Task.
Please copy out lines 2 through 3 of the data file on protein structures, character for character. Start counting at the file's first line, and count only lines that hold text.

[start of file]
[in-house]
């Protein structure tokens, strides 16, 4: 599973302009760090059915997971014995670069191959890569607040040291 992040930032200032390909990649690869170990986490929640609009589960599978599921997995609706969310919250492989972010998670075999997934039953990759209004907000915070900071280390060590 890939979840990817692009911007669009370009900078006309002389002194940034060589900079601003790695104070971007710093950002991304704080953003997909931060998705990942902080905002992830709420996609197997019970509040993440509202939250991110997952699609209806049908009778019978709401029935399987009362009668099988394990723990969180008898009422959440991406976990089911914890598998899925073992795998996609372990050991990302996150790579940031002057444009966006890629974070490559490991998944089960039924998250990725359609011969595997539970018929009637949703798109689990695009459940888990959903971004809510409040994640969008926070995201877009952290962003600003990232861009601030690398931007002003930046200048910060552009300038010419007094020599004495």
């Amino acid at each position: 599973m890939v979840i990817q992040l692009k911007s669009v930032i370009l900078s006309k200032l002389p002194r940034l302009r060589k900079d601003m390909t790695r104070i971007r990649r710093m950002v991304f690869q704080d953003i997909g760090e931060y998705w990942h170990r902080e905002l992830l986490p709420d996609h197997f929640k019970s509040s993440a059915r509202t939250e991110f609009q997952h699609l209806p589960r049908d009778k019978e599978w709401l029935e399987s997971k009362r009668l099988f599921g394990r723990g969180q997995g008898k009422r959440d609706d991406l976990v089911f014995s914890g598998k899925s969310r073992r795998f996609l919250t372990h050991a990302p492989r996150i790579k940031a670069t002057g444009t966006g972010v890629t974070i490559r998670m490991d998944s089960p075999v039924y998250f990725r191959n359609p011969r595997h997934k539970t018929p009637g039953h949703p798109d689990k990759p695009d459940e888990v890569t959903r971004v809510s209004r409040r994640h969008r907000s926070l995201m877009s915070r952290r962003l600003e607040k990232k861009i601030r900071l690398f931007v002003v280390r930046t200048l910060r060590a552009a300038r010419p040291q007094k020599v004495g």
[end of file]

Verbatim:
């Protein structure tokens, strides 16, 4: 599973302009760090059915997971014995670069191959890569607040040291 992040930032200032390909990649690869170990986490929640609009589960599978599921997995609706969310919250492989972010998670075999997934039953990759209004907000915070900071280390060590 890939979840990817692009911007669009370009900078006309002389002194940034060589900079601003790695104070971007710093950002991304704080953003997909931060998705990942902080905002992830709420996609197997019970509040993440509202939250991110997952699609209806049908009778019978709401029935399987009362009668099988394990723990969180008898009422959440991406976990089911914890598998899925073992795998996609372990050991990302996150790579940031002057444009966006890629974070490559490991998944089960039924998250990725359609011969595997539970018929009637949703798109689990695009459940888990959903971004809510409040994640969008926070995201877009952290962003600003990232861009601030690398931007002003930046200048910060552009300038010419007094020599004495």
């Amino acid at each position: 599973m890939v979840i990817q992040l692009k911007s669009v930032i370009l900078s006309k200032l002389p002194r940034l302009r060589k900079d601003m390909t790695r104070i971007r990649r710093m950002v991304f690869q704080d953003i997909g760090e931060y998705w990942h170990r902080e905002l992830l986490p709420d996609h197997f929640k019970s509040s993440a059915r509202t939250e991110f609009q997952h699609l209806p589960r049908d009778k019978e599978w709401l029935e399987s997971k009362r009668l099988f599921g394990r723990g969180q997995g008898k009422r959440d609706d991406l976990v089911f014995s914890g598998k899925s969310r073992r795998f996609l919250t372990h050991a990302p492989r996150i790579k940031a670069t002057g444009t966006g972010v890629t974070i490559r998670m490991d998944s089960p075999v039924y998250f990725r191959n359609p011969r595997h997934k539970t018929p009637g039953h949703p798109d689990k990759p695009d459940e888990v890569t959903r971004v809510s209004r409040r994640h969008r907000s926070l995201m877009s915070r952290r962003l600003e607040k990232k861009i601030r900071l690398f931007v002003v280390r930046t200048l910060r060590a552009a300038r010419p040291q007094k020599v004495g």